To create signed URLs or signed cookies, you need at least one AWS account that has an active CloudFront key pair. This account is known as a trusted signer. The trusted signer has two purposes:
When you specify trusted signers, you also indirectly specify the files that require signed URLs or signed cookies:
You add trusted signers to cache behaviors. If your distribution has only one cache behavior, users must use signed URLs or signed cookies to access any file associated with the distribution. If you create multiple cache behaviors and add trusted signers to some cache behaviors and not to others, you can require that users use signed URLs or signed cookies to access some files and not others.
You add trusted signers to a distribution. After you add trusted signers to an RTMP distribution, users must use signed URLs to access any file associated with the distribution.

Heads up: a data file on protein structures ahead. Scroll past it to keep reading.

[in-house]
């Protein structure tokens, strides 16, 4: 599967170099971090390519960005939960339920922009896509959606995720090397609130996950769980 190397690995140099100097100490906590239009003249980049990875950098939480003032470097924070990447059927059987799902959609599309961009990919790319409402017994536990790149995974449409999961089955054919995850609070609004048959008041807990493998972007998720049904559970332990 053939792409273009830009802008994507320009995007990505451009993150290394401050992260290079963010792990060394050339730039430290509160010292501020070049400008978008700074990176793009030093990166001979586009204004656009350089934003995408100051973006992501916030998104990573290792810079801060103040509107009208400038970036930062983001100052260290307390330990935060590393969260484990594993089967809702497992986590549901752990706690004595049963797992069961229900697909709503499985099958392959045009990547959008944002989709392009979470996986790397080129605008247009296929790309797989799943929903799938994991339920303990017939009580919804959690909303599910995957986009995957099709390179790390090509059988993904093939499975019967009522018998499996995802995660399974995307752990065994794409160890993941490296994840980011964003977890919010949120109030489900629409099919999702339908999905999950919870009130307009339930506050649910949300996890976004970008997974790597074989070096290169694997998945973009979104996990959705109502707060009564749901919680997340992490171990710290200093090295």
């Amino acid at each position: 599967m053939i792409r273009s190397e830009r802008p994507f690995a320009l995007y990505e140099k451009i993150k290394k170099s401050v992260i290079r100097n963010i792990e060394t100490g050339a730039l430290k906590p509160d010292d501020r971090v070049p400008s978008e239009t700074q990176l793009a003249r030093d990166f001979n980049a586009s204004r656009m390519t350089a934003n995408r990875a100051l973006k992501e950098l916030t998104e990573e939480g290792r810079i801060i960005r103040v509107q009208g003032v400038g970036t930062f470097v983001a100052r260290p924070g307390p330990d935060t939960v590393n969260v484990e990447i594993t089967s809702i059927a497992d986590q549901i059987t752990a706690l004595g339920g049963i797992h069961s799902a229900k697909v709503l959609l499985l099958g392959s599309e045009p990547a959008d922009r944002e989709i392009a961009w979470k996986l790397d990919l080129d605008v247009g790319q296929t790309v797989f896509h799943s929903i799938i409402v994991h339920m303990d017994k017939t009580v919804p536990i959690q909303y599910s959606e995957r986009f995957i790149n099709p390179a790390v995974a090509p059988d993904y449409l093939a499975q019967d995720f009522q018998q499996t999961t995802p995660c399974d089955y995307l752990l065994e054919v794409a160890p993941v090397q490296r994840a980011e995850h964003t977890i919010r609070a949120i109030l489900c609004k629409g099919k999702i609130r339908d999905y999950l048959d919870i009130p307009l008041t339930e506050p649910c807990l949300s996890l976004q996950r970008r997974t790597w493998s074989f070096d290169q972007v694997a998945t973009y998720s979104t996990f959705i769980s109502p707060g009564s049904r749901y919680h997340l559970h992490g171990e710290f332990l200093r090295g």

Note: To specify trusted signers for a distribution, you must use the CloudFront console or CloudFront API version 2009-09-09 or later.
To specify the accounts that are allowed to create signed URLs or signed cookies and to add the accounts to your CloudFront distribution, do the following tasks:
See Creating CloudFront Key Pairs for Your Trusted Signers.
see Reformatting the CloudFront Private Key (.NET and Java Only).